• Prolonged insomnia

A hospital can place an individual under psychiatric evaluation, suicide watch, and offer sedation. Most hospitals have chaplains, trauma or crisis counselors, and similar support staff available. They can provide you with a safe, quiet place, a warm blanket, someone to talk to, and something to eat. If you are experiencing a mental health emergency, you can also call a crisis hotline or 911. Some cities do have psychiatric urgent care centers. Just like an emergency room is embedded in a hospital, psychiatric urgent care centers are often connected to psychiatric hospitals or facilities. Most regular urgent care centers do not have the kind of crisis services available that either an emergency room or psychiatric urgent care facility would. A walk-in clinic would be even less equipped to help with a mental health emergency.

If You’ve Been Sexually Assaulted

Making the Right Choice Urgent Care or Emergency Room?

If you’ve been raped or molested, the only facility that can capture the necessary medical evidence (i.e., a “rape kit”) is a hospital emergency room. While an urgent care center can help you with minor injuries or assist you in getting a “morning after” pill or medication to prevent sexually transmitted diseases, they do not offer rape kits.

Because a rape kit is a forensic exam (i.e., investigating a crime scene), only specially trained nurses can perform them. The evidence collected must be placed in special police evidence bags. In addition, the forensic nurse will take photos of your injuries (you do not need to worry about the police photographing your private areas).

By law in California, the hospital will also reach out to an on-call victim advocate who can be with you throughout the exam, offering emotional support, pamphlets, answering questions, and following up with you later to see how you are. This person can also sit outside during your exam if you prefer. There is no charge to have a rape kit exam completed. For the best results on your rape kit, do not eat, shower, urinate, change clothes, or do anything else that might destroy the physical evidence (exercise, brush your teeth, douche). If you are not comfortable with certain parts of the exam, you can refuse them. None of the process is mandatory in any way. The purpose of the rape kit is to collect evidence to help prosecute your attacker in the future, which, of course, is not required.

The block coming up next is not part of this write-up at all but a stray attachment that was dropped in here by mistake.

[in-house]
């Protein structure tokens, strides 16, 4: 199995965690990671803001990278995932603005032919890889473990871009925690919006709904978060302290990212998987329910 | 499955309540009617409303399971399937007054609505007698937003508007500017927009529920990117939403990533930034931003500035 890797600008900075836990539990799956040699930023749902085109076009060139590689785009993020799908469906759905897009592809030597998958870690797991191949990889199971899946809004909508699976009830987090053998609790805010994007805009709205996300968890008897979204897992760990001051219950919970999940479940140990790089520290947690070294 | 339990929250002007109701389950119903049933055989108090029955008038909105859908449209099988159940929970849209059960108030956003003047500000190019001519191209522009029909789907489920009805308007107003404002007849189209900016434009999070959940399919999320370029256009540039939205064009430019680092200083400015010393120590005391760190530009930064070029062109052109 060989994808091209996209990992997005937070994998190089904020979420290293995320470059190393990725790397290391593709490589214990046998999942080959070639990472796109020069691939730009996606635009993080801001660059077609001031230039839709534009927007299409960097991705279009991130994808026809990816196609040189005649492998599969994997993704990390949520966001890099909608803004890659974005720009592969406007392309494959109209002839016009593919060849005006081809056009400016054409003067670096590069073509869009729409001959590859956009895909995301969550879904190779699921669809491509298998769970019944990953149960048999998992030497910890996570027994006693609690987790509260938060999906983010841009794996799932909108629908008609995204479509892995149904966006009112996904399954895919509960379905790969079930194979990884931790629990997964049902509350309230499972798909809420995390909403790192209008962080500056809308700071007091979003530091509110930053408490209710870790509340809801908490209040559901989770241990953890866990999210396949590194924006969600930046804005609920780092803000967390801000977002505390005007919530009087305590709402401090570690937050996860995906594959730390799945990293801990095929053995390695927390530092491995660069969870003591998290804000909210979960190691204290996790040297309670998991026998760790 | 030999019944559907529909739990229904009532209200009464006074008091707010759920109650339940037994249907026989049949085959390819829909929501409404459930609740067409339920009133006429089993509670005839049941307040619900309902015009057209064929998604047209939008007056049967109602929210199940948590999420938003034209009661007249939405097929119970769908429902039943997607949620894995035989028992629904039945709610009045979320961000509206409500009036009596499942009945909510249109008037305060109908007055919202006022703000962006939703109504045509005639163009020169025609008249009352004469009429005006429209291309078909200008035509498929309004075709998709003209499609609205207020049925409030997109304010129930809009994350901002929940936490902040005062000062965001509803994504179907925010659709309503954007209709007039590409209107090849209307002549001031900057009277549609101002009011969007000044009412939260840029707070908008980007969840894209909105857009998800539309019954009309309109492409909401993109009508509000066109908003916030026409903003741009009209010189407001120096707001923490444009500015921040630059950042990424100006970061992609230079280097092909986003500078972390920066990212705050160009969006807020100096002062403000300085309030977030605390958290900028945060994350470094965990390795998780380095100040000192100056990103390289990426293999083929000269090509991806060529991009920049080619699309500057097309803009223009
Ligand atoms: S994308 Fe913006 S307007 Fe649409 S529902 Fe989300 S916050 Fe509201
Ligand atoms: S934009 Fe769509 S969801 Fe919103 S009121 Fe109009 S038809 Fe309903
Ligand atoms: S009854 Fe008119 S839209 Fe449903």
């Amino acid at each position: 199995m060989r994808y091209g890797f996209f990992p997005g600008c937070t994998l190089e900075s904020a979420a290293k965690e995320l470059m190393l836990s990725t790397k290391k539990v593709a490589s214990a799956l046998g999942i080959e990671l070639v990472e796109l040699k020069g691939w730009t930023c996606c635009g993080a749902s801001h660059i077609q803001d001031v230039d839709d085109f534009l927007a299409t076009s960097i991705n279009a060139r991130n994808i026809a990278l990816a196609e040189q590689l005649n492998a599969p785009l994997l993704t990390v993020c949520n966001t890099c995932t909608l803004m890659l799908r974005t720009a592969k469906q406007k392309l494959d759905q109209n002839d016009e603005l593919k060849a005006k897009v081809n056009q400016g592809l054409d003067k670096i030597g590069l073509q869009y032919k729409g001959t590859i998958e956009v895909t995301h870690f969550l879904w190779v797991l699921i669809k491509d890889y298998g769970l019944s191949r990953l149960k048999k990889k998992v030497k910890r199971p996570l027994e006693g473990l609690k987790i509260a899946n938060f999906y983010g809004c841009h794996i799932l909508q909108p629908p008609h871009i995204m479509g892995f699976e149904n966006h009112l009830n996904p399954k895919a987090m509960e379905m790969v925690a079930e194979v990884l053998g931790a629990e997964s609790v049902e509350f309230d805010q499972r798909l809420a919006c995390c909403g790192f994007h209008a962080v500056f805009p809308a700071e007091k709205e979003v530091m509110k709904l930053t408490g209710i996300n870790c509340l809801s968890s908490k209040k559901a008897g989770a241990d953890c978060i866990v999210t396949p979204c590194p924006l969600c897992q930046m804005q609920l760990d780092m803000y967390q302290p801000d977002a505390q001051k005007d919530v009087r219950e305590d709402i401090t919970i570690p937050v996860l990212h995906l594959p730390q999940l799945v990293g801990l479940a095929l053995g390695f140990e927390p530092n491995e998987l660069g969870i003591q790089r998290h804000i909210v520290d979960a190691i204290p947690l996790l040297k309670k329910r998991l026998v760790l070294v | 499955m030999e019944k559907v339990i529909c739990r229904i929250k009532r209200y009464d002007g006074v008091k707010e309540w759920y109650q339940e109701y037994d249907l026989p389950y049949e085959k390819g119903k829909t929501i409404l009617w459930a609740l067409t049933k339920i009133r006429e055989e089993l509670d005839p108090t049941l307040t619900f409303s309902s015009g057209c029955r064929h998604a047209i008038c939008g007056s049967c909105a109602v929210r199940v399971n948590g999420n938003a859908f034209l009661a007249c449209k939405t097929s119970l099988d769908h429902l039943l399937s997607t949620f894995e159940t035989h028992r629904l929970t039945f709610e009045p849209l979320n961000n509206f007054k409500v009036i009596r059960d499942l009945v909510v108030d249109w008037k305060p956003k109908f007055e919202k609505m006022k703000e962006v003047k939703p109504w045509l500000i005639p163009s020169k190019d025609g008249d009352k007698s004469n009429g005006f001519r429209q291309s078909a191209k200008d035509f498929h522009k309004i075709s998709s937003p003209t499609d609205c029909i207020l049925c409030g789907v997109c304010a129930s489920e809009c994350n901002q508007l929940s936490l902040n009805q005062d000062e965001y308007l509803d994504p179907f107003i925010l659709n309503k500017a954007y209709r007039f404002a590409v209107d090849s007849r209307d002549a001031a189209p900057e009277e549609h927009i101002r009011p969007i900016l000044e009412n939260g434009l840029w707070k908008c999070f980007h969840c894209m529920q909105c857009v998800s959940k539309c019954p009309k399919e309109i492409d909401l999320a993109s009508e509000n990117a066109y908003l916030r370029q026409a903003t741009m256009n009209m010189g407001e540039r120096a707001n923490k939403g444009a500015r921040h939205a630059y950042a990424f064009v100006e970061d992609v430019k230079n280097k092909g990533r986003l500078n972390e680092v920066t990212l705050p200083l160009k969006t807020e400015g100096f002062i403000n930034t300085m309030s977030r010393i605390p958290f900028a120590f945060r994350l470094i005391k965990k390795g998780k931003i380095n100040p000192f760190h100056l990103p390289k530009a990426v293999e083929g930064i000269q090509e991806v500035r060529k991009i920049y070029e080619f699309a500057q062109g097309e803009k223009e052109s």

Preparing to Visit a Medical Center

It’s always helpful to have a list of over-the-counter and prescription medications and supplements you are currently taking (including doses) before you arrive at any medical facility for treatment or diagnosis. Be sure to bring along a list of what you’re allergic to as well.

Additionally, any medical professional is going to want to know what surgeries you’ve undergone and when, plus who performed them. Women will be asked for the date of their last menstrual period, even if the issue is not a feminine problem (broken bone, car crash).

It’s also helpful to have your primary care physician’s information available (name, address, phone number). If you don’t have time to gather this information because of the urgent nature of your medical problem, that’s OK too.

Newport Urgent Care Can Help

If you are experiencing a medical problem suitable for treatment at an urgent care center, please consider Newport Urgent Care. Our facility is well-equipped and well-staffed for all of your urgent medical needs. We are located at 1000 Bristol Street North #1B, Newport Beach, CA, 92660. Click here to book an appointment online with us, or call us at 949.832.6347 or 949.990.5051.